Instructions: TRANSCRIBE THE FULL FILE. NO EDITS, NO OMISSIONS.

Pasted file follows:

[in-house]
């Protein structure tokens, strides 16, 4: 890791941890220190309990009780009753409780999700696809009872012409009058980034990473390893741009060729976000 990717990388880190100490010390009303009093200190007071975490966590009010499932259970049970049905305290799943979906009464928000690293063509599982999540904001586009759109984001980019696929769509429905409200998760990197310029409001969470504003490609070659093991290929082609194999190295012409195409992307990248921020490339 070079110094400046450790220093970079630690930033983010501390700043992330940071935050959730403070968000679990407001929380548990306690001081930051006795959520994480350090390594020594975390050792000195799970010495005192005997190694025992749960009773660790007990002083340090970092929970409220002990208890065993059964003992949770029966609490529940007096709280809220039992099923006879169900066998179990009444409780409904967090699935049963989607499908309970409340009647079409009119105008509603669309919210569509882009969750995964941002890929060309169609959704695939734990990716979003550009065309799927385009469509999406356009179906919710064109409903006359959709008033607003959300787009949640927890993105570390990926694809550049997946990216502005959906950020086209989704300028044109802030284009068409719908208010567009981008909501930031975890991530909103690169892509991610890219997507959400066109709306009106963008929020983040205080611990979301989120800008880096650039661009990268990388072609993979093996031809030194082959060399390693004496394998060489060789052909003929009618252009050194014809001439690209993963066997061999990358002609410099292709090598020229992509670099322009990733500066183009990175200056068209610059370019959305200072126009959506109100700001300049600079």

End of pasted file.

[in-house]
């Protein structure tokens, strides 16, 4: 890791941890220190309990009780009753409780999700696809009872012409009058980034990473390893741009060729976000 990717990388880190100490010390009303009093200190007071975490966590009010499932259970049970049905305290799943979906009464928000690293063509599982999540904001586009759109984001980019696929769509429905409200998760990197310029409001969470504003490609070659093991290929082609194999190295012409195409992307990248921020490339 070079110094400046450790220093970079630690930033983010501390700043992330940071935050959730403070968000679990407001929380548990306690001081930051006795959520994480350090390594020594975390050792000195799970010495005192005997190694025992749960009773660790007990002083340090970092929970409220002990208890065993059964003992949770029966609490529940007096709280809220039992099923006879169900066998179990009444409780409904967090699935049963989607499908309970409340009647079409009119105008509603669309919210569509882009969750995964941002890929060309169609959704695939734990990716979003550009065309799927385009469509999406356009179906919710064109409903006359959709008033607003959300787009949640927890993105570390990926694809550049997946990216502005959906950020086209989704300028044109802030284009068409719908208010567009981008909501930031975890991530909103690169892509991610890219997507959400066109709306009106963008929020983040205080611990979301989120800008880096650039661009990268990388072609993979093996031809030194082959060399390693004496394998060489060789052909003929009618252009050194014809001439690209993963066997061999990358002609410099292709090598020229992509670099322009990733500066183009990175200056068209610059370019959305200072126009959506109100700001300049600079």